Sunday, January 21, 2018

Some Ontario Posters

I used to have a bunch of these but gave most away to other fans. These are all Wildman shows except the pink one for MLW in St Catherines 1981.

The one above for Port Elgin is from summer 1977. That one is hanging in our office. It's a good conversation starter. Even non wrestling fans recognise Andre, and if they are an old time wrestling fan it certainly opens up the conversation and often leads to an extended reflection on how much fun it all was back then. Good for business sometimes, and my favourite poster of them all. They used that pic of Andre in many areas, their take on King Kong in front of the NYC skyline. That summer Andre toured Ontario working on both McKigney (Wildman) and Tunney shows.

On the old MLWP site we had about a hundred posters from all through the 1970's. There are a few others on this blog including some MLG just do a search on the right

These are all mostly early '80's (couple mid) except the Napanee which is '76 and the Picton is '77

Saturday, January 20, 2018

Angelo Mosca Jr

Angelo Mosca Jr. gets a lot of heat online, a lot of it based on the few youtube bouts out there, not exactly reflective of his entire ring tenure. Granted he was no Lou Thesz but he wasn't anywhere near the worst wrestler either. The bout vs Ivan Koloff in which Jr. won the Mid-Atlantic Title is particularly hard to watch (a nice dropkick one of the few highlights) but is hardly indicative of his entire wrestling career.

He grew up the son of one of the most famous CFL players in Canadian history who earned his nicknames the hard way. 'Mean & Nasty' was a carry over from his Football days when he was known as the 'meanest man in Football', on and off the field Sr. was a true life 'heel.'

Jr. followed in his fathers footsteps playing football through his teen years. In June 1981 Jr, as a defensive guard was cut at the BC Lions training camp, effectively ending his pro ball dreams. He went on to earn a degree from Concordia University and went into working in the sport and fitness field.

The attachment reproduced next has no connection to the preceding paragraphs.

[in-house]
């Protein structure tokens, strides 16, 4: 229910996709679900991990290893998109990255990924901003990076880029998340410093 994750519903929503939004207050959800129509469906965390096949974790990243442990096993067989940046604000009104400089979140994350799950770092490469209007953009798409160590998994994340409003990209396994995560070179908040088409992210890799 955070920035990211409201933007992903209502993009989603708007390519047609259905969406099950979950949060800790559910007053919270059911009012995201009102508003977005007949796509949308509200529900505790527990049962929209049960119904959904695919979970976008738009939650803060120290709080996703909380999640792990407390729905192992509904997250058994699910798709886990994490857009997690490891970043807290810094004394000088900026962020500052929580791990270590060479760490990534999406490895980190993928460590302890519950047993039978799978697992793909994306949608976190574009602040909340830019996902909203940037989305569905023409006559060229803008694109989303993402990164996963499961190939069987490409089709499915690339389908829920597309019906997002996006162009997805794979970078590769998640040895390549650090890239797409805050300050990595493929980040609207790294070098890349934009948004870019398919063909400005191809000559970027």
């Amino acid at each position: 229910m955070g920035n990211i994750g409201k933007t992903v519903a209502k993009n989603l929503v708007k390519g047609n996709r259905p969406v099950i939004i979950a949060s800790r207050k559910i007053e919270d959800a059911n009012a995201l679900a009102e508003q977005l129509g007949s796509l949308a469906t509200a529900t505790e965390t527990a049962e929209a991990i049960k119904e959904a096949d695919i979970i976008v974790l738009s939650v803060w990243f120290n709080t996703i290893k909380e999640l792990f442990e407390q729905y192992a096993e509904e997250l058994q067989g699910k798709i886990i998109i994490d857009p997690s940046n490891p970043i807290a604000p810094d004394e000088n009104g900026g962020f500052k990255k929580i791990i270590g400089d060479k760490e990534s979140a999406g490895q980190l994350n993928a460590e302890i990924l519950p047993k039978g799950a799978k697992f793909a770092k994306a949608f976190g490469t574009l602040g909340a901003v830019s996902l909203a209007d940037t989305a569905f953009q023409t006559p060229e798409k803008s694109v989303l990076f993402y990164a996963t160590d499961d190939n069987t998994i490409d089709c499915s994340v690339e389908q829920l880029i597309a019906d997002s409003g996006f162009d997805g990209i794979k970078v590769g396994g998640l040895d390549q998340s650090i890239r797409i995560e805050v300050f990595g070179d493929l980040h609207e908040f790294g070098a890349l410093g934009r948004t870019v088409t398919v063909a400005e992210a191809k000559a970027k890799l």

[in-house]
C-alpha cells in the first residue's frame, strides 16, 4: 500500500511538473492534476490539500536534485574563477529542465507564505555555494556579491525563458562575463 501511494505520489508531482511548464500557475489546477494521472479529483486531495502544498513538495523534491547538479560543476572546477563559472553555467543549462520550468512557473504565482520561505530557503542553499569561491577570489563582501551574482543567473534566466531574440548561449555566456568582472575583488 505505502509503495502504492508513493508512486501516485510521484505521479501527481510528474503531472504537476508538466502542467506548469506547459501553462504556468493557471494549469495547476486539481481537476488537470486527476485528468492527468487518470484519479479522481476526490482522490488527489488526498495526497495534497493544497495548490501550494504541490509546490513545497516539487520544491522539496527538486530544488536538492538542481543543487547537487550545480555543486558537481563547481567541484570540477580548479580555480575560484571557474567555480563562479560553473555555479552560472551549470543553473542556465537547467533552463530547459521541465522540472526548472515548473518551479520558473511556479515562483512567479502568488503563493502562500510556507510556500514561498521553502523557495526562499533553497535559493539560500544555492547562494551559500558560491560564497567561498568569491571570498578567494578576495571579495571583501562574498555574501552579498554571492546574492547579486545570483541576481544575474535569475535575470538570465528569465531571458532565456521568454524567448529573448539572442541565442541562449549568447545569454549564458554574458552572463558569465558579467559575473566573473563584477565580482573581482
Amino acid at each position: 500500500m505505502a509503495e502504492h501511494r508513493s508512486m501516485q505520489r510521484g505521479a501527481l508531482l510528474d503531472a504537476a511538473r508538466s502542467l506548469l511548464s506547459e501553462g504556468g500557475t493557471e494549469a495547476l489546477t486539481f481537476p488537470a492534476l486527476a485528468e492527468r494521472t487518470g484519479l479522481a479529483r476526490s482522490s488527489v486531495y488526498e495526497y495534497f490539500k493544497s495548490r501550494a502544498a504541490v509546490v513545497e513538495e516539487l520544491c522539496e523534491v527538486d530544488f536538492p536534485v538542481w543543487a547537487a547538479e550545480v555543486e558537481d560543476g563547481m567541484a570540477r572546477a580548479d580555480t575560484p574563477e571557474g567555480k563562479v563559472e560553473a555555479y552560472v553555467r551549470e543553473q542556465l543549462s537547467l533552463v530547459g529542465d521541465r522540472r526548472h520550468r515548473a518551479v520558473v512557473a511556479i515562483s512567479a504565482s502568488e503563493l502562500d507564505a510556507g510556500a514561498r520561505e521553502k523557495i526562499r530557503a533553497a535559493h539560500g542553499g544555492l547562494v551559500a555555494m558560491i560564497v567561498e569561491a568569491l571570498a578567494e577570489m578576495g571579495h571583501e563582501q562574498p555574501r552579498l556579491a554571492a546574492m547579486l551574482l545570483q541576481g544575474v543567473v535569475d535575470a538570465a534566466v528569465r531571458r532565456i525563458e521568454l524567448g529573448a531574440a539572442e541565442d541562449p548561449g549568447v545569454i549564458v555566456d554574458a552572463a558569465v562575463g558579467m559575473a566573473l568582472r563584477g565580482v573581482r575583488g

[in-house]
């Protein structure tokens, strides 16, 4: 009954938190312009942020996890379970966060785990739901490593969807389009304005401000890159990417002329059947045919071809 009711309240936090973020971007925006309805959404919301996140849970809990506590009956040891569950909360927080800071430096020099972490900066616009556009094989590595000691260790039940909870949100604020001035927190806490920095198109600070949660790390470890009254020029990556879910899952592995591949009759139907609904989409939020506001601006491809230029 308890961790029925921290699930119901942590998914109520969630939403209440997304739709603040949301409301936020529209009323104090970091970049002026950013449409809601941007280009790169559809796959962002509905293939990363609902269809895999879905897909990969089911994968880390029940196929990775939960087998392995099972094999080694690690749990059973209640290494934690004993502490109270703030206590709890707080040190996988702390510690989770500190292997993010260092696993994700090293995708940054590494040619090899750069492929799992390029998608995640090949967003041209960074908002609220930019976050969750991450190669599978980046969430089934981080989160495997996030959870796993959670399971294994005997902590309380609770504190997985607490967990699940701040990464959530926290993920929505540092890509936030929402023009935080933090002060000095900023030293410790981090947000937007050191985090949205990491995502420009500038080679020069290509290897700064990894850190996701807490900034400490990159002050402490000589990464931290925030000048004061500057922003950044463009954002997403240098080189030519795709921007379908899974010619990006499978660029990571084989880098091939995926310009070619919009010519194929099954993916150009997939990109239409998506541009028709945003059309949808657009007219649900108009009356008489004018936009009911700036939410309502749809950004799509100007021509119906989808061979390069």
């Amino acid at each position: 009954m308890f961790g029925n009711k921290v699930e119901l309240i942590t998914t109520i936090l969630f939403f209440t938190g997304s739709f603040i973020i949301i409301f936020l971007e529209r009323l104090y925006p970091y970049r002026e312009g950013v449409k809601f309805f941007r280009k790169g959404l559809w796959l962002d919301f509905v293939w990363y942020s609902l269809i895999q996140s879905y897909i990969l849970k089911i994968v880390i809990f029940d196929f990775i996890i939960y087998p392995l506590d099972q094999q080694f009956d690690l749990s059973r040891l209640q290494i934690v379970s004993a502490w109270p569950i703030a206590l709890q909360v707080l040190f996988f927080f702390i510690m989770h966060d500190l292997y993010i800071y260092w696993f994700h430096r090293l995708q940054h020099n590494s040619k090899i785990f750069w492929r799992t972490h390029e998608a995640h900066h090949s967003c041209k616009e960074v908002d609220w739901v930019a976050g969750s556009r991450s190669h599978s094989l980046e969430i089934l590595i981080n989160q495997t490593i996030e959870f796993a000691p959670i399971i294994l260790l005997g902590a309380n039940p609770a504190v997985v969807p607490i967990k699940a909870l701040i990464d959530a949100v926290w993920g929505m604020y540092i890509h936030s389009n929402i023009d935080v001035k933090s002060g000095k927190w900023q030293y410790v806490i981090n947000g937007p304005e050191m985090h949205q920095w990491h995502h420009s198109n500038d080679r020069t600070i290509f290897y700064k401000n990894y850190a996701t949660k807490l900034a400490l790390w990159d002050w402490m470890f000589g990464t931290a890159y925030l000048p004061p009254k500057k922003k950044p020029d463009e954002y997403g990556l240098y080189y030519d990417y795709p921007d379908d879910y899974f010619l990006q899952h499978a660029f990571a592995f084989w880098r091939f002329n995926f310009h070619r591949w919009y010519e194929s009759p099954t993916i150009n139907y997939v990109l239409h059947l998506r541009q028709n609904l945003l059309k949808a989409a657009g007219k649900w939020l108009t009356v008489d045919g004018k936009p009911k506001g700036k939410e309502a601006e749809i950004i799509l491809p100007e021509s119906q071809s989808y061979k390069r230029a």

He and his father were close though his parents separated when he was 4 years old but he had seen a lot of his father while growing up. By the time he was old enough to be aware of Sr's name his father's playing days were over. Sr's 'Tell it to my face' campaign for Schick razors earned Jr. some razzing from his fellow schoolmates.
Saving Pop from a beatdown at MLG 1984 

Years later while planning a charity fundraiser (Still Mosca) paying tribute to Sr. and raising funds for Alzheimer research Jr. would admit that he was learning more about his father talking to old friends and teammates in preparation for the event. Jr was helping Sr. film some of his memories including reflecting on friends passed on. 'I'm learning more about him from some of the other people I've been contacting, even when we travelled together and I was wrestling with him you didn't talk about stuff like that. It's just you're on the road. I'm a very quiet introspective guy. We just travelled.'
*credit Greg Oliver  

He would begin training in 1983 alongside Sr. and others for 6 months. Sr, was especially happy about Jr. coming into the profession and was immensely proud of his namesake.

He debuted in wrestling in 1984 at the age of 24 against veteran Ox Baker. Sr. was 47 at the time and winding down his wrestling career.